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The Ubyssey Mar 14, 1967

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Array Vol. XLVII, No. 57
THE UBYSSEY
VANCOUVER,  B.C., TUESDAY,  MARCH   14,  1967
Council hits
drug crusade
— al harvey photo
NITOBE JAPANESE GARDENS reflect calm  and serenity of Vancouver's
spring as relaxing students find life is not all academics.
Arrest protest today
Student council Monday blasted
local news media for the current
"sensationalist" campaign against
marijuana and LSD.
The resolution read in part "The
AM|S issues a strong public criticism
of the public news media and especially the Vancouver Sun for its sensationalist presentation of the drug
question and by implication its attack
on the integrity of our university . . .
"The AMS urge both city council
and the provincial government to constitute an objective inquiry commission ... to investigate all aspects of
the drugs marijuana and LSD.
Two UBC doctors Monday night
told council of the effects of taking
LSD and marijuana.
Dr. A. M. Johnson, head of health
services at UBC, and Dr. James
Foulks, head of the faculty of pharmacology, said that restrictive LSD
and marijuana legislation would not
"contribute to the control of the abuse
of these drugs."
"The law hasn't come to grips with
the situation," said Johnson.
Foulks said LSD and marijuana
belong in the same list as amphetamines—drugs which require a doctor's
prescription.
Johnson said there Were 14 stu
dents in the university hospital this
past year suffering from the effects
of LSD.
"One ounce of LSD is enough to
give 3'0,00Q people a ride," he said.
"It's colorless, odorless and tasteless."
Asked by new AMS secretary
Cathy Kerr if any service could be
provided to determine a person's predisposition toward the drugs, Johnson
said no.
"The individual is' in the worst
position to judge his predisposition to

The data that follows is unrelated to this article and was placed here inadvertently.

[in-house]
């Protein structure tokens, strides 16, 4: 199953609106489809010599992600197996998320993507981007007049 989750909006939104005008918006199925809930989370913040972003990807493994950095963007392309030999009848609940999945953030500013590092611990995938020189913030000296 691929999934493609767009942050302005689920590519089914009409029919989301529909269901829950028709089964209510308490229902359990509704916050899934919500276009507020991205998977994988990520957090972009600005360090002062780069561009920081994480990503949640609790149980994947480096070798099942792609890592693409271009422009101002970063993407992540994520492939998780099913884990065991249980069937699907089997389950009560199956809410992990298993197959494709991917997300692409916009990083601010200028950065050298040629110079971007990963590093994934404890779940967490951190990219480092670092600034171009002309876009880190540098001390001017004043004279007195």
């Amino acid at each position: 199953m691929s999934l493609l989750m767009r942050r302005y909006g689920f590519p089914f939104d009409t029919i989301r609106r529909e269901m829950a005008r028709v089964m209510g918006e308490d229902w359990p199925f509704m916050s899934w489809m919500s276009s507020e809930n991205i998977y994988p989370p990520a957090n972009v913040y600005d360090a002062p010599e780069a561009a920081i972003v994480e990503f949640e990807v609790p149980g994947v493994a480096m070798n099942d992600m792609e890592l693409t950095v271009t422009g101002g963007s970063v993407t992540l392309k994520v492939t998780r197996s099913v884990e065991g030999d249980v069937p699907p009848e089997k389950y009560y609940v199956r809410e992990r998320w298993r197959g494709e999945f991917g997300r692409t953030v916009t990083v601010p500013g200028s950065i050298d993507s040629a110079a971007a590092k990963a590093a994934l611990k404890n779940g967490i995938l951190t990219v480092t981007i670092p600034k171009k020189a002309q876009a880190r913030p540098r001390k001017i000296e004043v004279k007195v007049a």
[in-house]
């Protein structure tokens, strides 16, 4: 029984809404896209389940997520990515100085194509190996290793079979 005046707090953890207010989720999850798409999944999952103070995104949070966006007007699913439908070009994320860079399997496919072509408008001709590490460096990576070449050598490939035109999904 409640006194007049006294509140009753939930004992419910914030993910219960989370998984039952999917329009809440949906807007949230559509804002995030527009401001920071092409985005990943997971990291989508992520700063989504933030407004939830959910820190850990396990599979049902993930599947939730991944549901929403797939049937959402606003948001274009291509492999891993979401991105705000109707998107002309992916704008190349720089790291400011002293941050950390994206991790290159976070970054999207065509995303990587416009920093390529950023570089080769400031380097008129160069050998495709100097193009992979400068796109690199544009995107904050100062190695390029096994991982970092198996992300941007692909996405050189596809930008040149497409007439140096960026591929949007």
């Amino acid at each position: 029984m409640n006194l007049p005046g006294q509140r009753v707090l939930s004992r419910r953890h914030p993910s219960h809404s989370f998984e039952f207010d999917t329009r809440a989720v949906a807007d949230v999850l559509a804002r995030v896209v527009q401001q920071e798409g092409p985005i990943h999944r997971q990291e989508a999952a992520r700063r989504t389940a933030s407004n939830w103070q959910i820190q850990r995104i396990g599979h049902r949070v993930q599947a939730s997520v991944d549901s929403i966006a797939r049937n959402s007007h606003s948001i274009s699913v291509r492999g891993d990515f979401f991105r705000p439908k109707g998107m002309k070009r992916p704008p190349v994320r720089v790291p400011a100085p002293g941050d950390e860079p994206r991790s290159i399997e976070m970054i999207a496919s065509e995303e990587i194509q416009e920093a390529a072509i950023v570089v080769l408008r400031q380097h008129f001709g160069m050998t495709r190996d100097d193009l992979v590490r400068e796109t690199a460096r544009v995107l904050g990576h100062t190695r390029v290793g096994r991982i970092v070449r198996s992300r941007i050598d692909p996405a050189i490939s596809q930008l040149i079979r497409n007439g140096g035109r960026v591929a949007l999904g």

LSD."
AMS first vice-president Charlie
Boylan charged Monday that Dr. Pat
McGeer's remarks on LSD are a
threat to academic freedom.
He was referring to statements
made by the Liberal MLA in the provincial legislature last week.
McGeer, on leave from a UBC research job, called for the dismissal of
university professors who promote to
use of the drug by students.
"McGeer's remarks represent a real
threat to academic freedom on this
campus," Boylan told The Ubyssey
Monday.
"They are a reflection of creeping
anti-intellectual Reaganism and should
be squashed.
Athletes inefficient
Two Simon Fraser Academy teaching assistants were arrested Monday
at Templeton Secondary school after
a student demonstration was broken
up by police and school administration.
The demonstration was centered
around last week's suspension of
Templeton student Peter Haines.
Haines had written a book of
poetry which authorities thought
criticized too harshly a student and
teacher.
The two SFA teachers, Martin
Loney and William Lyre, were arrested for creating a disturbance.
They spoke and handed out leaflets  to   about   500   students   in   the
school lunch-hour. The leaflets told
students of their "civil rights" and
urged them to leave school indefinitely.
Friends of the pair plan a demonstration in front of the school at noon
today to protest he arrests and the
alleged suspension of 66 students who
attended the rally.
The group urges UBC and SFA
students to join in the protest against
the supressions of freedom.
Haines was suspended after he refused to withdraw several pamphlets
which insinuated that a student had
taken LSD and critici-sed a teacher
on a  "personal"  level.
By KRIS EMMOTT
Ubyssey Focus Editor
AMS split Monday over the March
22 fee-raise referendum.
Commerce president - elect Peter
Uitdenbosch attacked the request for
a $3 AMS fee increase as "ridiculous".
The referendum will be held the
day before the general meeting. If
the vote fails, council will seek to
cut the athletics' operating grant by
about  $10,000.
"Why ask for more money when
it is available from athletics?" said
Uitdenbosch.
"I have looked at their record and
I can see much more efficiency is
possible.
"Basketball teams had two games
with Hawaii. Total gate was 6000
people, and they made only $800 in
gate receipts. Why? Because over
5000 got in with activity cards.
"If they had dispensed with A
cards last year and charged some
reasonable entrance fee like 75 cents,
they could have made $4500 on that
one series, which is what they made
on the sale of all the A cards sold
this year."
Uitdenbosch pointed out that a
possible source of income was lost
by the commission taken on A card
sales.
To Page 3
See: 'JOCKS
PRESENT SYSTEM...
...STIFLES  CREATIVITY
Council okays increased academia
Student council has agreed  to  increase  academic activities at UBC.
Alma Mater Society Monday received a brief